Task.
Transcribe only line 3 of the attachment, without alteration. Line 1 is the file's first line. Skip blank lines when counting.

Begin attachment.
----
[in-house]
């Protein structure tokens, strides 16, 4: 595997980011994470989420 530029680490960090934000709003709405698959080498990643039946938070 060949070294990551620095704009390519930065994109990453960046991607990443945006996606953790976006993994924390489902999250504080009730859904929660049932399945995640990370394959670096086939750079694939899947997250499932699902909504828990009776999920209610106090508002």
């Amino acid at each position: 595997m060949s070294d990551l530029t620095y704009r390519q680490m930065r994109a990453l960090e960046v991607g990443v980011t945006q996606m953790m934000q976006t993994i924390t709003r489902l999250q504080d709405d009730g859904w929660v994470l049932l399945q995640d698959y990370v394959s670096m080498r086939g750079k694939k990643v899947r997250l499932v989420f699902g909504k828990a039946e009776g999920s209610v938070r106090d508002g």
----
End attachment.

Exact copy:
């Amino acid at each position: 595997m060949s070294d990551l530029t620095y704009r390519q680490m930065r994109a990453l960090e960046v991607g990443v980011t945006q996606m953790m934000q976006t993994i924390t709003r489902l999250q504080d709405d009730g859904w929660v994470l049932l399945q995640d698959y990370v394959s670096m080498r086939g750079k694939k990643v899947r997250l499932v989420f699902g909504k828990a039946e009776g999920s209610v938070r106090d508002g």